As the US government increases its efforts to monitor apparel industry labor practices and labor watchdog organizations call media attention to alleged abuses, US apparel manufacturers and retailers are under pressure to develop monitoring programs to prove that their plants and those of their contractors and sub-contractors abide by labor laws.


President Clinton's Apparel Industry Partnership - a task force charged with addressing issues related to the eradication of sweatshops - has released a report recommending a"Workplace Code of Conduct" and "Principles of Monitoring," which outline guidelines for minimum wages and employee age, time off allowances and factory monitoring practices, among other items. Though the guidelines were written with input from some apparel and footwear firms, others say the recommendations were influenced heavily by the unions.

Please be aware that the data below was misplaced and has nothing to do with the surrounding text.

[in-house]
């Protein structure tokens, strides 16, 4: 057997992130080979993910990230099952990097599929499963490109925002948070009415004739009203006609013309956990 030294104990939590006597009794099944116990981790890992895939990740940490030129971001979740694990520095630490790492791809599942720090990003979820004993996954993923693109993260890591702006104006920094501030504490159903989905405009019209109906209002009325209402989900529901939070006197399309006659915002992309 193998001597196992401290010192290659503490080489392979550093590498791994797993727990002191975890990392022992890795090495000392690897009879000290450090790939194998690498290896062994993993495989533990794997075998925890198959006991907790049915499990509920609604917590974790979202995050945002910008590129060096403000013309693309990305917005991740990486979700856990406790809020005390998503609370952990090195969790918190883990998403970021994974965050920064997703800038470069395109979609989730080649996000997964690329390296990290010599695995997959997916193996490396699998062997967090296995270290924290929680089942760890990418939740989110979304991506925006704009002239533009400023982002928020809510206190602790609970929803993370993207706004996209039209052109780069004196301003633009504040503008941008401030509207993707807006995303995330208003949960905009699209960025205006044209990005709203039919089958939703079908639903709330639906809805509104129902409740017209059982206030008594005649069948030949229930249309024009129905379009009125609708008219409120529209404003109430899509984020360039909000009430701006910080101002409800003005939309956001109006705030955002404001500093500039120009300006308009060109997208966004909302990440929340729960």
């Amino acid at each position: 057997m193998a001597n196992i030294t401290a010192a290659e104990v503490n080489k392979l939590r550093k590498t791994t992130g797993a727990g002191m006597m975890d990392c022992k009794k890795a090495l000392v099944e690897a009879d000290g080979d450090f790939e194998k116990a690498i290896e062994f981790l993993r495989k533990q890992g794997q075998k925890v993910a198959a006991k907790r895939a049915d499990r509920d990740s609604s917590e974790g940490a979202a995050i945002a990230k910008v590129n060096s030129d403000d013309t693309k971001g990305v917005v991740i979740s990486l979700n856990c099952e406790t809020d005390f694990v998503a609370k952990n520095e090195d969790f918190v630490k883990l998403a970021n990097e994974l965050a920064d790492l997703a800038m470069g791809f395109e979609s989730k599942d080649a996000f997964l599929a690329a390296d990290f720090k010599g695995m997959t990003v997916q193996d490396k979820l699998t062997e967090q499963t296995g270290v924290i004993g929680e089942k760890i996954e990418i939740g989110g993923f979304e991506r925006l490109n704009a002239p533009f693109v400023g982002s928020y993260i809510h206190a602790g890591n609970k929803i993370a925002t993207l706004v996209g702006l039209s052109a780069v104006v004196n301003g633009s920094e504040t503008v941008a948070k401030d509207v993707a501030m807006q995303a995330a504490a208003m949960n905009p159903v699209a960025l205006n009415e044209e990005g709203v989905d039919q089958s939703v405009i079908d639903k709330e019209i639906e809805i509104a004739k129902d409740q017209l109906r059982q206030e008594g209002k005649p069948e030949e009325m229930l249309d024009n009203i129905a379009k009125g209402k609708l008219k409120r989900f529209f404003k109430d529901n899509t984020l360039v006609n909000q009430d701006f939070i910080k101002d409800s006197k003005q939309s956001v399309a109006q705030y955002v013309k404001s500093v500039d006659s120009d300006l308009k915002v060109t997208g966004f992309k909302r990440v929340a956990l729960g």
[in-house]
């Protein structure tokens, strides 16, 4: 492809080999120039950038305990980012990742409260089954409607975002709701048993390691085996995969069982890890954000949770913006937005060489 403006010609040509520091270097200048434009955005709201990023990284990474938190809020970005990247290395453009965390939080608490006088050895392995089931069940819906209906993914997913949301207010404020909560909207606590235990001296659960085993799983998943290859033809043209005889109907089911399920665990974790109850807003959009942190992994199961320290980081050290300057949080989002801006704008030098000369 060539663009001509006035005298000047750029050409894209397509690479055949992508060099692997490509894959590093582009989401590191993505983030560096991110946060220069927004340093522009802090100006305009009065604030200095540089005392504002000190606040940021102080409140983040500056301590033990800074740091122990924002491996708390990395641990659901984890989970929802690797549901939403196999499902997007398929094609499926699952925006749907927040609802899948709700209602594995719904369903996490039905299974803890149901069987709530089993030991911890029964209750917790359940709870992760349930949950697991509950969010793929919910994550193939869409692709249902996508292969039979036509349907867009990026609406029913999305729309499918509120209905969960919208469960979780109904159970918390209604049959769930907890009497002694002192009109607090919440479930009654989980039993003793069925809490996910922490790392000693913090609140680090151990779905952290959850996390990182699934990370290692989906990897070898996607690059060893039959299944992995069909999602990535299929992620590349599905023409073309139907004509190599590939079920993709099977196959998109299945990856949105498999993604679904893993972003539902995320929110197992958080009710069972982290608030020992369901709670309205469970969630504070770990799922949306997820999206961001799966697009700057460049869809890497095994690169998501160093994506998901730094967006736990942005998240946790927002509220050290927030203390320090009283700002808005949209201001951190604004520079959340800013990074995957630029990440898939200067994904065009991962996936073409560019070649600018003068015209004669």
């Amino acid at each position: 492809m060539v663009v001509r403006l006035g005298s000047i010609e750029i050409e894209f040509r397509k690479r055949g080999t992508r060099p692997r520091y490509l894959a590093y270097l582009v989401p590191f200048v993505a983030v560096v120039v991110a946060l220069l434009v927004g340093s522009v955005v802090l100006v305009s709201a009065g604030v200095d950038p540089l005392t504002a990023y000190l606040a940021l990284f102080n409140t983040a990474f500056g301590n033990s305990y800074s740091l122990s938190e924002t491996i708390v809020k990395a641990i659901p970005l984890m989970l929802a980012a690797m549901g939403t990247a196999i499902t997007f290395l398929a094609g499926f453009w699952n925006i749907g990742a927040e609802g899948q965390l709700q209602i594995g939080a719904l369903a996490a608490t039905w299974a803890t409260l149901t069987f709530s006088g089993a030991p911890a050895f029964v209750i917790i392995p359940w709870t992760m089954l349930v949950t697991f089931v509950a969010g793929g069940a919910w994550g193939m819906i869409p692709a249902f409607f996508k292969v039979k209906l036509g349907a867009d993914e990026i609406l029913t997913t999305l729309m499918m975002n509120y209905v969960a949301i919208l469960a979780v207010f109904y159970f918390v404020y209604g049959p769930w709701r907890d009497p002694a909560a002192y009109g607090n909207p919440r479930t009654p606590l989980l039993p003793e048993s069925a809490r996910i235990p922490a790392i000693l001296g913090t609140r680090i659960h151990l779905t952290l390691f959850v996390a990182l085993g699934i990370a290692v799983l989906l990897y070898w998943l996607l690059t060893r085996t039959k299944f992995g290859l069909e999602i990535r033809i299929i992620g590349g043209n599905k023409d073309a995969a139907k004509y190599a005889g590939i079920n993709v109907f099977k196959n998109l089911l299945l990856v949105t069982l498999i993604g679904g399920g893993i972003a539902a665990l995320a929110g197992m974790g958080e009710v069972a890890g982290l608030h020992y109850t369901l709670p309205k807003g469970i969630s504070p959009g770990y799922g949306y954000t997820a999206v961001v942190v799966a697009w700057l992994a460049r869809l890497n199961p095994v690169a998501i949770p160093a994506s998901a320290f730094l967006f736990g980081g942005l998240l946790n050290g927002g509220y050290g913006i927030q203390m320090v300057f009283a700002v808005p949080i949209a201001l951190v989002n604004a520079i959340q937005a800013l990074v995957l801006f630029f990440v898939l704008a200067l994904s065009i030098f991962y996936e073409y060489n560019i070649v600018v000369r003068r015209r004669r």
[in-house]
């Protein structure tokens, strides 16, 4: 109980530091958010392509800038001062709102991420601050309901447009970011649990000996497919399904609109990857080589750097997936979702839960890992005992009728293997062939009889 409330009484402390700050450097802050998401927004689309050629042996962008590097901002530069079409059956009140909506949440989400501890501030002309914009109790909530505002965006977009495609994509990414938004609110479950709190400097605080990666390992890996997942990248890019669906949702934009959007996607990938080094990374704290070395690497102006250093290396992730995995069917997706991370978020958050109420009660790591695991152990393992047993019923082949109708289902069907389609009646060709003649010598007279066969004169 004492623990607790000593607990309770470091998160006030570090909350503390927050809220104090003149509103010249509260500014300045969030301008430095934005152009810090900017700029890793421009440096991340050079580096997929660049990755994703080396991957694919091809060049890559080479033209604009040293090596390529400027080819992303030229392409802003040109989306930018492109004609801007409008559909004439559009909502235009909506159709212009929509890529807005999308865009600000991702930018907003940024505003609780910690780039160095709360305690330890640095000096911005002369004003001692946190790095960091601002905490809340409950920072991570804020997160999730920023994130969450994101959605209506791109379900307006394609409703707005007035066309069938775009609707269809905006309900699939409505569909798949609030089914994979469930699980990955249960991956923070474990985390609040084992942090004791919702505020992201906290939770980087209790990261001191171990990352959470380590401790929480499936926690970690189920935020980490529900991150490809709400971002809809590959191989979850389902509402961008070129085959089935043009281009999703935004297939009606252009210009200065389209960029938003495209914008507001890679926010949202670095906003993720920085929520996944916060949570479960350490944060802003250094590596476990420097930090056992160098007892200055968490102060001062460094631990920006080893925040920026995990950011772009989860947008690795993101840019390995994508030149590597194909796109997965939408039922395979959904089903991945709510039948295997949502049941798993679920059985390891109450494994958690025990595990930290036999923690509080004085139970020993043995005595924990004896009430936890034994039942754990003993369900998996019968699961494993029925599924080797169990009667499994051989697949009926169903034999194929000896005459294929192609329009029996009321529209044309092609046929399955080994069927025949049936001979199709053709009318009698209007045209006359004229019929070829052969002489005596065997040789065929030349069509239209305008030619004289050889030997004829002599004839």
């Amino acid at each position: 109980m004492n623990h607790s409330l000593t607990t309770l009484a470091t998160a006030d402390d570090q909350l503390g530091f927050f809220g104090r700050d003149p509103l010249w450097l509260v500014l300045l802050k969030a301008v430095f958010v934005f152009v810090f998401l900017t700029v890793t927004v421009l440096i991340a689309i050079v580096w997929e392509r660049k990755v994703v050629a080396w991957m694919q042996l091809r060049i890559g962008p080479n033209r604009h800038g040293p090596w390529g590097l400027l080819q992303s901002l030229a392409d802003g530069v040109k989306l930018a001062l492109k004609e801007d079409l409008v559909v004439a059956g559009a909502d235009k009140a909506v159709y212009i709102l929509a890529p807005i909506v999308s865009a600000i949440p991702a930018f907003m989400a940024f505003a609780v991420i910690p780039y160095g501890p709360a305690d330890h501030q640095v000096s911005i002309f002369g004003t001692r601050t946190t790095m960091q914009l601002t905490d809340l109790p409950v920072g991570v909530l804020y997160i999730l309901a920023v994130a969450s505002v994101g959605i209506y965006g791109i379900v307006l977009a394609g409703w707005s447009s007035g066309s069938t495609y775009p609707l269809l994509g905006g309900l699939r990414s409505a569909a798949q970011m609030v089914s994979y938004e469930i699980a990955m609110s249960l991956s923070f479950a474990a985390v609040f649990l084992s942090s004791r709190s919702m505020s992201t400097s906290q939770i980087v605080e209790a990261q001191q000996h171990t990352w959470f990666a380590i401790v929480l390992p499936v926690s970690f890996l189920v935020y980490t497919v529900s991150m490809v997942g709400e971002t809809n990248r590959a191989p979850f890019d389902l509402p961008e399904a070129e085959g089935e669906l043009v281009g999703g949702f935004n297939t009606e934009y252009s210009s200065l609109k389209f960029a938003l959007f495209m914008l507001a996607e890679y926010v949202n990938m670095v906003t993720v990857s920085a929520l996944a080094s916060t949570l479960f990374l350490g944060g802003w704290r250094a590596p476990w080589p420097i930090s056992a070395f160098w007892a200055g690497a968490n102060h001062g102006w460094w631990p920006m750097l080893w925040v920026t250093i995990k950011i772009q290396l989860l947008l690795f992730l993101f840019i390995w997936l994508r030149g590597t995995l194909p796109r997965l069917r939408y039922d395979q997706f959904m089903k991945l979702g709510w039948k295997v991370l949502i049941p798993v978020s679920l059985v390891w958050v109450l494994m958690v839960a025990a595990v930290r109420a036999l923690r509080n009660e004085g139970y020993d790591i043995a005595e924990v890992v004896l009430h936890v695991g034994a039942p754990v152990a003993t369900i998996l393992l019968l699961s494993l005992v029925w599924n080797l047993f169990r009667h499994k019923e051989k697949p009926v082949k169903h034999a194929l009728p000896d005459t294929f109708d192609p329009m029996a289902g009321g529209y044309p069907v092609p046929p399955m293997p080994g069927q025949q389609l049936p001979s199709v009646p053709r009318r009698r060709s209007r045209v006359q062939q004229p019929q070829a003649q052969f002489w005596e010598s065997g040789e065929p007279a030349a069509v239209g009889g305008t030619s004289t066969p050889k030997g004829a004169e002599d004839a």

In the meantime, the US Congress and state organizations are getting involved in the issue. Rep. George Miller (Democratic Party of California) has introduced the Child Labor-Free Consumer Information Act, which would establish a voluntary labeling program for clothing made in child labor-free plants. In California, the Coalition of Apparel Industries in California (CAIC) has proposed an alternative in its Apparel Industry Certification Program, through which a non-governmental board would establish uniform standards for compliance with all state and federal laws and regulations set by the manufacturers and contractors themselves.